The officer’s declaration that the current crime had been committed by the same canine we had been hunting, left no question in our minds as to our appearing at the scene to investigate. As a matter of fact, Sir Happy was quite adamant we journey with all haste to reach the scene.

“We haven’t a moment to lose, Marmee,” he said in a rather excited tone. “No disrespect to the authorities and their established procedures for dealing with such situations, but if we do not make haste, the street Bobbies will contaminate the crime scene by scuffing around with their smelly boots. Besides, we will have a better chance of finding fresh clues. Perhaps, if we are lucky, we will find the perpetrator still within the vicinity of the crime, enabling us to close this case before the night wanes.”

We were off at a run, very quickly outstripping the officer who had originally passed us moments before. We raced toward the sounds of the trilling whistles and clanging batons, as bobby after bobby sought to gather reinforcements. Within moments, Sir Happy and I found ourselves in view of the commotion. The crowd surrounding the crime scene was so thick, I could make nothing out of the identity of the victim or of the surrounding crime scene. Many of the individuals present were officers of the law, having been called from every corner of the surrounding neighborhoods. The remaining people were merely passersby, having been drawn to the scene by their morbid curiosity and the suffering of our new victim. At first, I became angered by the crowds of people all gawping about, pressed in so tightly upon the victim; the poor soul could hardly have enough room to breathe. Then I realized we were there as well, hoping to see and sniff out whatever clues were there to be found. The throng of people was very quickly redeemed in my mind, as I could not begrudge their interest as I tried to justify my own.

Sir Happy was horrified by the mass of local inhabitants because their presence would make it harder to keep the crime scene intact. “It is imperative we get closer, Marmee, if we hope to find any clues worth having. This crowd will contaminate things in a matter of minutes. They will mill about destroying every discernible footprint and mark and polluting every smell so I will have no chance of distinguishing anything useful. Come on!”

I can still feel the brush of the tightly creased, navy blue woolen pants of the uniformed officers as Sir Happy and I pushed past them to gaze upon the newest victim. What we had hoped to find were fresh clues to aid us in uncovering the true identity of our villain. What we found was an image so appalling and so horrific, I hesitate to put it to paper. My mind still plagues me with dreadful images of that terrible moment, and during those moments of remembrance, I wish I could sponge away the memory, never to recall the vision again. Never to remember the dread and terror I felt at seeing the gory, mangled body of a dear friend. Never to replay the cries of deepest anguish coming from Sir Happy as he looked upon the wounded body, not of some stranger, but of his beloved master; a body which had been ravaged and viciously torn apart. I shudder to say our victim was none other than Doctor Stephen Hanover.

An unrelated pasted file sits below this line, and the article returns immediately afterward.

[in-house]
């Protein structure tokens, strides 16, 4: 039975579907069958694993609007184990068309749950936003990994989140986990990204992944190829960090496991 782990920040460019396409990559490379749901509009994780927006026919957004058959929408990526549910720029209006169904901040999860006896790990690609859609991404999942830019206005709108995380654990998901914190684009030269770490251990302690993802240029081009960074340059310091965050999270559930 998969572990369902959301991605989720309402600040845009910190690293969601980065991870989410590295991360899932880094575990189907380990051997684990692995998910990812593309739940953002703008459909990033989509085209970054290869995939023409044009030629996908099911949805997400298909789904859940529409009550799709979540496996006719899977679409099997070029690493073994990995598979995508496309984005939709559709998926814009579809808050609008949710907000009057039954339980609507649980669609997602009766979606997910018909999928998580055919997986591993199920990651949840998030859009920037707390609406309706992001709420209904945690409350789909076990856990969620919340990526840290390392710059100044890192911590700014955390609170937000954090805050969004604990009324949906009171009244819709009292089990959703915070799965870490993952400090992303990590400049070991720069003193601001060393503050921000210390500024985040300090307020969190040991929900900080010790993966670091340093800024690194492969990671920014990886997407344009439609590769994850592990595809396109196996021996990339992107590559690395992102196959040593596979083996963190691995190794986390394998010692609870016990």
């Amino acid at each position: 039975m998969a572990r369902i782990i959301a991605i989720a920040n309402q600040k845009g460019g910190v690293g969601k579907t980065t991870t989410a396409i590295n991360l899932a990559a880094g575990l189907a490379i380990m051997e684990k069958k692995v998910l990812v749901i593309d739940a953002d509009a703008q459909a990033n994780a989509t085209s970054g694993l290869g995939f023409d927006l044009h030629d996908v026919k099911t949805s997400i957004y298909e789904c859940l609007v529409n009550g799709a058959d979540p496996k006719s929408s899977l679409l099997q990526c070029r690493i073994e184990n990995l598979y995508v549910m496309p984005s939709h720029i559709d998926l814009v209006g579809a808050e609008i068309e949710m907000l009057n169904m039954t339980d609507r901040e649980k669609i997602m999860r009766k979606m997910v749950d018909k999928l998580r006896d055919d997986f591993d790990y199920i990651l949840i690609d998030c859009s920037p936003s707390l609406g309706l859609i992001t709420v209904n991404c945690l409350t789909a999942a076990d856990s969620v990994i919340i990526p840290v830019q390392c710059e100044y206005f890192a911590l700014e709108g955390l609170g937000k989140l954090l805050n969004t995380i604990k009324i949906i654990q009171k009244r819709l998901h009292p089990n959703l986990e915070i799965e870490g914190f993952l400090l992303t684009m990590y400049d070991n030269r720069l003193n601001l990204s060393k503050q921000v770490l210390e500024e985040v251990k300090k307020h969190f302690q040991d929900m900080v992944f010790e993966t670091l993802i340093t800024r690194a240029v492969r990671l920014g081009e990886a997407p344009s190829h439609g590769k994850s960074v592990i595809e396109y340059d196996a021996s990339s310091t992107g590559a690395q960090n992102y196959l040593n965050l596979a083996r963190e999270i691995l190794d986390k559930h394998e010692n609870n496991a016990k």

Alright, folks that’s all you get for free! Like what you read? If so, please feel free to pick it up over at Amazon for only $2.99!

Also, feel free to follow the author at: @HL_Stephens


Did you like what you read? Tell me in the comments!

Have a book or author you’d like me to feature? You name em and I’ll see what I can do!

As always, thanks for viewing!



One Comment

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  1. H.L. Stephens (@HL_Stephens) / Mar 26 2013 10:51 am

    Thank you so much Roger for the lovely introduction. I so appreciate you featuring me on your blog and introducing me to your readers. You are a generous soul and I feel honored to be among the fun and witty posts you entertain the rest of us with. :o)